Also in 2018, another team of researchers identified evidence of what they called a “definite third interbreeding event” alongside Denisovans and Neanderthals, and a pair of papers published in early 2019 traced the timeline of how those extinct species intersected and interbred in clearer detail than ever before.

There’s a lot more research to be done here yet. Applying this kind of AI analysis is a decidedly new technique in the field of human ancestry, and the known fossil evidence we’re dealing with is amazingly scant.

But according to the research, what the team has found explains not only a long-forgotten process of introgression – it’s a dalliance that, in its own way, informs part of who we are today.

“We thought we’d try to find these places of high divergence in the genome, see which are Neanderthal and which are Denisovan, and then see whether these explain the whole picture,” Bertranpetit told Smithsonian.

“As it happens, if you subtract the Neanderthal and Denisovan parts, there is still something in the genome that is highly divergent.”

The findings were published in Nature Communications.

A version of this article was originally published in February 2019.

The next pandemic? UK facing worst bird flu outbreak on record

November 25, 2022

Christmas is coming, the geese are getting sick, and the world may be three mutations away from the next pandemic: the avian bird flu

A recent article in the Guardian suggests a poultry-based Christmas dinner may be off the cards for many Brits due to the colossal avian influenza (bird flu) outbreak.

The UK is currently facing the worst bird flu outbreak on record, with over 70 reported outbreaks in October alone. In past years, cases of bird flu tailed off in the spring, but this year has been unprecedented, with more than 230 outbreaks over the last 12 months.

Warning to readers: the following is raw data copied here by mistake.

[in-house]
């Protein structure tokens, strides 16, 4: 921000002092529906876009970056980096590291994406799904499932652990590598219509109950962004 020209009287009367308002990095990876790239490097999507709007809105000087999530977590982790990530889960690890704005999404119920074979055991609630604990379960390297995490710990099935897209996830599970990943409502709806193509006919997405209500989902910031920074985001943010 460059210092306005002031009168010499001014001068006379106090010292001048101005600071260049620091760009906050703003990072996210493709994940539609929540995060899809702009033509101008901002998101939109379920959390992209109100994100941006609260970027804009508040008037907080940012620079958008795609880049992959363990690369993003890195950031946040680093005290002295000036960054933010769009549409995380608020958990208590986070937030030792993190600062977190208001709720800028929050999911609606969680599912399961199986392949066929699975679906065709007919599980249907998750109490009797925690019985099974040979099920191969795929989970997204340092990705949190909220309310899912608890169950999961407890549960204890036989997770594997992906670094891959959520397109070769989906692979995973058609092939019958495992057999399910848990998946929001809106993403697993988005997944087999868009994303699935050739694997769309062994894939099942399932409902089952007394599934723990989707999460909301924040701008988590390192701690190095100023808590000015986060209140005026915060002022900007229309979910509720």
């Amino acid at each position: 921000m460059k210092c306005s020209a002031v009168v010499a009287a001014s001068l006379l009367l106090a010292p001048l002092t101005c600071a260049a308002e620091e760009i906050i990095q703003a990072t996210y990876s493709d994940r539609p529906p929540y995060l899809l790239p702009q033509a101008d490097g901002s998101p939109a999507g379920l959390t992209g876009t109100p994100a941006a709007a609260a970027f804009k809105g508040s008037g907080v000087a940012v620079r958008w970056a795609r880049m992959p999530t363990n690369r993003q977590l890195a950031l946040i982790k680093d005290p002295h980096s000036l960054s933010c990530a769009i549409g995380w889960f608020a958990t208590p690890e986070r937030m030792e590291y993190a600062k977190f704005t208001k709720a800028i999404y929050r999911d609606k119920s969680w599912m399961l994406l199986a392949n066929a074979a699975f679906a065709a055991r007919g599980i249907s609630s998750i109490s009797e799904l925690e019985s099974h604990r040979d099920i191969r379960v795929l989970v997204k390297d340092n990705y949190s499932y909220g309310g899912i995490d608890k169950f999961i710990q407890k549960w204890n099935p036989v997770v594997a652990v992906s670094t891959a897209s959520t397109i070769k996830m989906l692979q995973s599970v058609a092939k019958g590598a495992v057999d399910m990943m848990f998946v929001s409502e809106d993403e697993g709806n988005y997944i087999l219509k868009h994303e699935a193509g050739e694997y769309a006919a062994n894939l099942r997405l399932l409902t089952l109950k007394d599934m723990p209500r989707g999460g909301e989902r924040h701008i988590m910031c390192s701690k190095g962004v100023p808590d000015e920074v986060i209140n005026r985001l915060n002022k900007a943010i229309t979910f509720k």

Millions of birds have been culled

Millions of birds have been culled, including those at Suffolk-based Gressingham Foods – a leading duck, turkey and geese supplier – who have been hit with 46 cases of bird flu in the last two months. A recent report states they’ve lost their entire flock of Christmas geese and have begun urging consumers to buy birds early and freeze.

Other suppliers significantly reduced the number of poults they ordered, opting to rear fewer birds for the Christmas market due to increasing concerns regarding the prevalence of bird flu. Now attention-grabbing headings suggest Christmas is about to be ruined as a result, but the impact of bird flu is far more wide-ranging and should be taken far more seriously.

Poultry is a major factor responsible for the spread of bird flu

The general public is largely unaware of the realities of factory farming and the dangers that confining thousands upon thousands of birds indoors presents. Chickens and turkeys, for example, are raised in closed, filthy, stressful and crowded industrial facilities, with little or no natural light – an important consideration as UV light harms viruses. These environments present the perfect opportunity for pathogens to mutate into more deadly forms – a perfect storm of our own making.

The poultry industry likes to blame the spread of bird flu on migratory birds. However, whilst wild birds may contribute to the local spread of the virus, human commercial activities, particularly those associated with poultry, are the major factors responsible for the global spread of bird flu. The 2007 H5N1 outbreak in Sussex, for example, was traced to the trading of hatching eggs, birds and poultry products between the UK and Hungary.

Bird flu viruses have coexisted with wild water birds, doing them no harm for hundreds or thousands of years. However, when birds were taken out of the water to farms or markets, the virus that coexisted with them could no longer spread in water, so had to either mutate or die. In poultry farms and live-poultry markets, the virus spread via infected birds’ faecal, nasal, oral, and eye secretions.